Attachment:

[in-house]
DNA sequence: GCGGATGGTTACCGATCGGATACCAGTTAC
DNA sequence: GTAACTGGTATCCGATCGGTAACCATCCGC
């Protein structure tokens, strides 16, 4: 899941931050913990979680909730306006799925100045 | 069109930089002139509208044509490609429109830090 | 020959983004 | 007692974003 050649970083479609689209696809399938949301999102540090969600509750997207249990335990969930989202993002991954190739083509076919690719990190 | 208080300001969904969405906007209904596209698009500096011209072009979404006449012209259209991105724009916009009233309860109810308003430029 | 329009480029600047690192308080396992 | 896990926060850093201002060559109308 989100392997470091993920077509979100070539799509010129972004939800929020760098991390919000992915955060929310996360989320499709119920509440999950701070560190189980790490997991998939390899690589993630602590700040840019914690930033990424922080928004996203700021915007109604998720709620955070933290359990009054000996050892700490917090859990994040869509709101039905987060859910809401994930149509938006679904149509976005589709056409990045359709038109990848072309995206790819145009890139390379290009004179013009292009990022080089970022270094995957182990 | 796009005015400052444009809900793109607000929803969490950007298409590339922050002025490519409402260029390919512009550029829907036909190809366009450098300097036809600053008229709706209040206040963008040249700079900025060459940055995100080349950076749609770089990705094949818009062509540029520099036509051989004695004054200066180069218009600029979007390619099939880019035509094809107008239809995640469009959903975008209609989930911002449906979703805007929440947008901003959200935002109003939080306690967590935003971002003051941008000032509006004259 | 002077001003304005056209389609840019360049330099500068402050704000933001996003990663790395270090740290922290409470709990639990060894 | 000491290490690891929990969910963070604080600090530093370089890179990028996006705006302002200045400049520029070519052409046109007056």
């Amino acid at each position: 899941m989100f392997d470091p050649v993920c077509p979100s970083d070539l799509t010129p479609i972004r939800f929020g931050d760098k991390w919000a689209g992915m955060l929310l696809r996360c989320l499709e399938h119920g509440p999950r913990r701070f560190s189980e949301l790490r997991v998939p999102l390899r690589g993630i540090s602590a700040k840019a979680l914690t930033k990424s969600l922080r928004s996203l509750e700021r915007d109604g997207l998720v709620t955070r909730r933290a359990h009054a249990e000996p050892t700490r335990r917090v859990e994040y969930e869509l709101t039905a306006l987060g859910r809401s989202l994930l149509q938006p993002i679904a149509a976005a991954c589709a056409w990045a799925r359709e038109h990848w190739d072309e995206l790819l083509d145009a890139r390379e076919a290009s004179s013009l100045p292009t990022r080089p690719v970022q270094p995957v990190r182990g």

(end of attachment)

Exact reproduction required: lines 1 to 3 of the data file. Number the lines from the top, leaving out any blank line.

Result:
[in-house]
DNA sequence: GCGGATGGTTACCGATCGGATACCAGTTAC
DNA sequence: GTAACTGGTATCCGATCGGTAACCATCCGC